Increasing prosperity in India is reshaping the country’s relationship to its food. A number of trends are coming together that point to significant improvements to India’s long-running problems with food supply and distribution. This matters because India, despite its two-decade economic boom – and increasing middle-class population – is still home to about 25 per cent of the world’s hungry poor, according to the World Food Programme (WFP).
According to Indian government figures, around 43 per cent of children under five are malnourished and more than half of pregnant women between 15 and 49 suffer from anaemia (http://en.wikipedia.org/wiki/Anemia), a consequence of poor diets (WFP).
Many Indians go hungry despite the fact that the country grows enough food for its entire population. The problem isn’t lack of food but a wasteful system that fails to distribute affordable food efficiently and to make participating in the food system a viable income source. Farming employs as much as 70 per cent of Indians. But many work small plots of land, are heavily in debt and earn a meagre income.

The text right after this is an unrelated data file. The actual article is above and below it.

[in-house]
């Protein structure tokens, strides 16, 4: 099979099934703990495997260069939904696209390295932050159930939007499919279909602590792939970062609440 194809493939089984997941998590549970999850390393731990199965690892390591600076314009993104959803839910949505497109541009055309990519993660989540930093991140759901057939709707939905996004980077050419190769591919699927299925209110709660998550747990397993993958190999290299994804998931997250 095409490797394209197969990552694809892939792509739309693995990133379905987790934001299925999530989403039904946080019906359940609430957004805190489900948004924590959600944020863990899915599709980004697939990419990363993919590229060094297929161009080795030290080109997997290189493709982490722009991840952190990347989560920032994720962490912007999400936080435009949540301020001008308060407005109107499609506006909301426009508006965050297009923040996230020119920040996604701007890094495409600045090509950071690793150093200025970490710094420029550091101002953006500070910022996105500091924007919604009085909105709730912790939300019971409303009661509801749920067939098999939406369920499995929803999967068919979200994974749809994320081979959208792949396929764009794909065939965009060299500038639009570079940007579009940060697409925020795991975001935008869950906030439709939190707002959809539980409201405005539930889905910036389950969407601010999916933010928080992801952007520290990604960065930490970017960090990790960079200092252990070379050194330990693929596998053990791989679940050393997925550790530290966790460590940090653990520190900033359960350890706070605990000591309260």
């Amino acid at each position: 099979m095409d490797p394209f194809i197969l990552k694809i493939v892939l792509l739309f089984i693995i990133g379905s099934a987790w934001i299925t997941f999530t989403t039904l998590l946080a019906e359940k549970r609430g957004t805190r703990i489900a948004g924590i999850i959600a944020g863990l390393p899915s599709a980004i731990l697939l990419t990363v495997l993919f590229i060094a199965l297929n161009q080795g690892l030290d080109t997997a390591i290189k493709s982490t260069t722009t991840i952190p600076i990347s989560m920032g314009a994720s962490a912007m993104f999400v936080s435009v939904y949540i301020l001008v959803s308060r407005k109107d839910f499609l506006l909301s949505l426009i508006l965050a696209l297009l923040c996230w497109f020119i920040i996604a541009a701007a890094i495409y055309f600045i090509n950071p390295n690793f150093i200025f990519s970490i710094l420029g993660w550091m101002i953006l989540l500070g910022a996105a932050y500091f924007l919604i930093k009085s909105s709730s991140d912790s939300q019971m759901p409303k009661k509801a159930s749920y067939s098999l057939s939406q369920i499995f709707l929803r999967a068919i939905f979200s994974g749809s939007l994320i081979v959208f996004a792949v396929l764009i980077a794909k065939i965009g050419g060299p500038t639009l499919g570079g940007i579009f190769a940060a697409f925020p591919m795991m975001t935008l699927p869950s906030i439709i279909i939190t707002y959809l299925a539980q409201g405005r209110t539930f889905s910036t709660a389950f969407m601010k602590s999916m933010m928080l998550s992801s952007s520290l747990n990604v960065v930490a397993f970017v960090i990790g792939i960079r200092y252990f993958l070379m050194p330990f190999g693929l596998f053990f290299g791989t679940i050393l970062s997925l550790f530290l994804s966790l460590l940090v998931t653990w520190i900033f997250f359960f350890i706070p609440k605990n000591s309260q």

However, a number of developments are improving the efficiency of India’s food system and modernizing the way it works.
There are signs that big changes lie ahead: New restaurants exploring foreign cuisines; modern supermarkets; online food shopping services; food academies teaching new skills; food gurus proselytising for new approaches; and a thriving publishing and media sector.
They are creating new jobs, increasing price competition and encouraging more modern delivery, marketing and distribution systems.
In 2011 the introduction of global supermarkets into the Indian marketplace became a hot debate. The Indian government announced it would open the marketplace to global competition and foreign direct investment (FDI), but put the move on hold in December after an outcry by political parties and protests by small- and medium-sized retailers fearful it would harm livelihoods. The Indian supermarket sector is a market estimated to be worth US $475 (The Guardian).